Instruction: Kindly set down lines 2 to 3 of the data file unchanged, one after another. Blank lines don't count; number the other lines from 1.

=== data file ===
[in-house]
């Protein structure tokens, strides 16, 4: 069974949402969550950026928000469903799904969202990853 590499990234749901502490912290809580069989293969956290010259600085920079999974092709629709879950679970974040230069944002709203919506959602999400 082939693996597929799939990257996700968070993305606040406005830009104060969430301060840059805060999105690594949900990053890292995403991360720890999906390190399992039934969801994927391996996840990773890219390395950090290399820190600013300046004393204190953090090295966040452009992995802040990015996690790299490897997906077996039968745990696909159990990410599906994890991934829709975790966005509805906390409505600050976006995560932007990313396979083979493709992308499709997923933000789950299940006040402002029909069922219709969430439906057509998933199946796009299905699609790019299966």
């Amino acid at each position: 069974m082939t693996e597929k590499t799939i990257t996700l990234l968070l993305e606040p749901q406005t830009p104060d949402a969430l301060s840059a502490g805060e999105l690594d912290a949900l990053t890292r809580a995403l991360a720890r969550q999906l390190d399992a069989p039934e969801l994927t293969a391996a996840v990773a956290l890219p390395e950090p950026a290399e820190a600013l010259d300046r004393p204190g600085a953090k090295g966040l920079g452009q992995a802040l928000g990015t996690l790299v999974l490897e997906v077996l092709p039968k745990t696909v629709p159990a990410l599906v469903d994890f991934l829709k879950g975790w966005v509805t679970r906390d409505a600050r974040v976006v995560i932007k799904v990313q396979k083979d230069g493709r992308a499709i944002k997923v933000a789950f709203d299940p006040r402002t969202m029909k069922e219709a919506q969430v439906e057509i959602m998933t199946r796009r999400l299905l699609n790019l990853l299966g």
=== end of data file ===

């Protein structure tokens, strides 16, 4: 069974949402969550950026928000469903799904969202990853 590499990234749901502490912290809580069989293969956290010259600085920079999974092709629709879950679970974040230069944002709203919506959602999400 082939693996597929799939990257996700968070993305606040406005830009104060969430301060840059805060999105690594949900990053890292995403991360720890999906390190399992039934969801994927391996996840990773890219390395950090290399820190600013300046004393204190953090090295966040452009992995802040990015996690790299490897997906077996039968745990696909159990990410599906994890991934829709975790966005509805906390409505600050976006995560932007990313396979083979493709992308499709997923933000789950299940006040402002029909069922219709969430439906057509998933199946796009299905699609790019299966």
């Amino acid at each position: 069974m082939t693996e597929k590499t799939i990257t996700l990234l968070l993305e606040p749901q406005t830009p104060d949402a969430l301060s840059a502490g805060e999105l690594d912290a949900l990053t890292r809580a995403l991360a720890r969550q999906l390190d399992a069989p039934e969801l994927t293969a391996a996840v990773a956290l890219p390395e950090p950026a290399e820190a600013l010259d300046r004393p204190g600085a953090k090295g966040l920079g452009q992995a802040l928000g990015t996690l790299v999974l490897e997906v077996l092709p039968k745990t696909v629709p159990a990410l599906v469903d994890f991934l829709k879950g975790w966005v509805t679970r906390d409505a600050r974040v976006v995560i932007k799904v990313q396979k083979d230069g493709r992308a499709i944002k997923v933000a789950f709203d299940p006040r402002t969202m029909k069922e219709a919506q969430v439906e057509i959602m998933t199946r796009r999400l299905l699609n790019l990853l299966g």